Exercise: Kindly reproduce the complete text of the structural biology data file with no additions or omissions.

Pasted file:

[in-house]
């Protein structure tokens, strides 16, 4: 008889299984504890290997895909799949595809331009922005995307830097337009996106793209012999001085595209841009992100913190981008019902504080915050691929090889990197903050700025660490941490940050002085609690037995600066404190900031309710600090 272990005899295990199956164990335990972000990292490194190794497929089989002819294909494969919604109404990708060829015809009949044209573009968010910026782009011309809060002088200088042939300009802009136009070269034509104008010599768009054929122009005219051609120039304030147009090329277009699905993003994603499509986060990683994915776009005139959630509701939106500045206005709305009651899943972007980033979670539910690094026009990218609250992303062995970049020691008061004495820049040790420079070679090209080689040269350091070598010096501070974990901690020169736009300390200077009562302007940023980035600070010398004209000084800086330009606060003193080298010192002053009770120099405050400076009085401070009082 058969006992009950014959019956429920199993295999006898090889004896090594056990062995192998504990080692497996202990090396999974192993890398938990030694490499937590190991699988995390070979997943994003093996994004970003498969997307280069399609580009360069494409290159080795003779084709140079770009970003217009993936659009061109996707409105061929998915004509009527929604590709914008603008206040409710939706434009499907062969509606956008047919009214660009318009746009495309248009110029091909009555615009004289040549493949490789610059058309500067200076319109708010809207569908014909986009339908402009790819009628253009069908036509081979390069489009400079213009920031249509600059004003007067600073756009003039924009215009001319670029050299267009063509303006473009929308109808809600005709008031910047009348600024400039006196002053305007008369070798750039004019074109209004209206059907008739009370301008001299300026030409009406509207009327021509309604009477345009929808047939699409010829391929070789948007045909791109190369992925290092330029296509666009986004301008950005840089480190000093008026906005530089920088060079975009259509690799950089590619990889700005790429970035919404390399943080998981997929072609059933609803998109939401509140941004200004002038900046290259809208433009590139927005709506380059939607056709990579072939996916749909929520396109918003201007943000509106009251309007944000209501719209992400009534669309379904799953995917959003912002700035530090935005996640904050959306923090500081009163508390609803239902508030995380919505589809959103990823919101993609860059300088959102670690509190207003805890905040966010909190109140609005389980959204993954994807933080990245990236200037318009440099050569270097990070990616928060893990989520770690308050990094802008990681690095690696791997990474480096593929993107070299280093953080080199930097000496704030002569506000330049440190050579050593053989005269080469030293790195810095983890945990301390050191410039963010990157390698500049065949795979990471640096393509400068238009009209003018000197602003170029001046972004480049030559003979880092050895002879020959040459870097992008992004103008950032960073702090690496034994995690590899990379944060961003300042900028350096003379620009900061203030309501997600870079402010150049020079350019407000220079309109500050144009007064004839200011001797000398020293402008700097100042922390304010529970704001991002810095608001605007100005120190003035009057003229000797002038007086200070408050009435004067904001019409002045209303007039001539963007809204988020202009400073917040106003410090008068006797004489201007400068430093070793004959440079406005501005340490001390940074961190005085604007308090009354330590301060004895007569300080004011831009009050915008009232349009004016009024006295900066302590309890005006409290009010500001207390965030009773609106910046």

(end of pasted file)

[in-house]
């Protein structure tokens, strides 16, 4: 008889299984504890290997895909799949595809331009922005995307830097337009996106793209012999001085595209841009992100913190981008019902504080915050691929090889990197903050700025660490941490940050002085609690037995600066404190900031309710600090 272990005899295990199956164990335990972000990292490194190794497929089989002819294909494969919604109404990708060829015809009949044209573009968010910026782009011309809060002088200088042939300009802009136009070269034509104008010599768009054929122009005219051609120039304030147009090329277009699905993003994603499509986060990683994915776009005139959630509701939106500045206005709305009651899943972007980033979670539910690094026009990218609250992303062995970049020691008061004495820049040790420079070679090209080689040269350091070598010096501070974990901690020169736009300390200077009562302007940023980035600070010398004209000084800086330009606060003193080298010192002053009770120099405050400076009085401070009082 058969006992009950014959019956429920199993295999006898090889004896090594056990062995192998504990080692497996202990090396999974192993890398938990030694490499937590190991699988995390070979997943994003093996994004970003498969997307280069399609580009360069494409290159080795003779084709140079770009970003217009993936659009061109996707409105061929998915004509009527929604590709914008603008206040409710939706434009499907062969509606956008047919009214660009318009746009495309248009110029091909009555615009004289040549493949490789610059058309500067200076319109708010809207569908014909986009339908402009790819009628253009069908036509081979390069489009400079213009920031249509600059004003007067600073756009003039924009215009001319670029050299267009063509303006473009929308109808809600005709008031910047009348600024400039006196002053305007008369070798750039004019074109209004209206059907008739009370301008001299300026030409009406509207009327021509309604009477345009929808047939699409010829391929070789948007045909791109190369992925290092330029296509666009986004301008950005840089480190000093008026906005530089920088060079975009259509690799950089590619990889700005790429970035919404390399943080998981997929072609059933609803998109939401509140941004200004002038900046290259809208433009590139927005709506380059939607056709990579072939996916749909929520396109918003201007943000509106009251309007944000209501719209992400009534669309379904799953995917959003912002700035530090935005996640904050959306923090500081009163508390609803239902508030995380919505589809959103990823919101993609860059300088959102670690509190207003805890905040966010909190109140609005389980959204993954994807933080990245990236200037318009440099050569270097990070990616928060893990989520770690308050990094802008990681690095690696791997990474480096593929993107070299280093953080080199930097000496704030002569506000330049440190050579050593053989005269080469030293790195810095983890945990301390050191410039963010990157390698500049065949795979990471640096393509400068238009009209003018000197602003170029001046972004480049030559003979880092050895002879020959040459870097992008992004103008950032960073702090690496034994995690590899990379944060961003300042900028350096003379620009900061203030309501997600870079402010150049020079350019407000220079309109500050144009007064004839200011001797000398020293402008700097100042922390304010529970704001991002810095608001605007100005120190003035009057003229000797002038007086200070408050009435004067904001019409002045209303007039001539963007809204988020202009400073917040106003410090008068006797004489201007400068430093070793004959440079406005501005340490001390940074961190005085604007308090009354330590301060004895007569300080004011831009009050915008009232349009004016009024006295900066302590309890005006409290009010500001207390965030009773609106910046």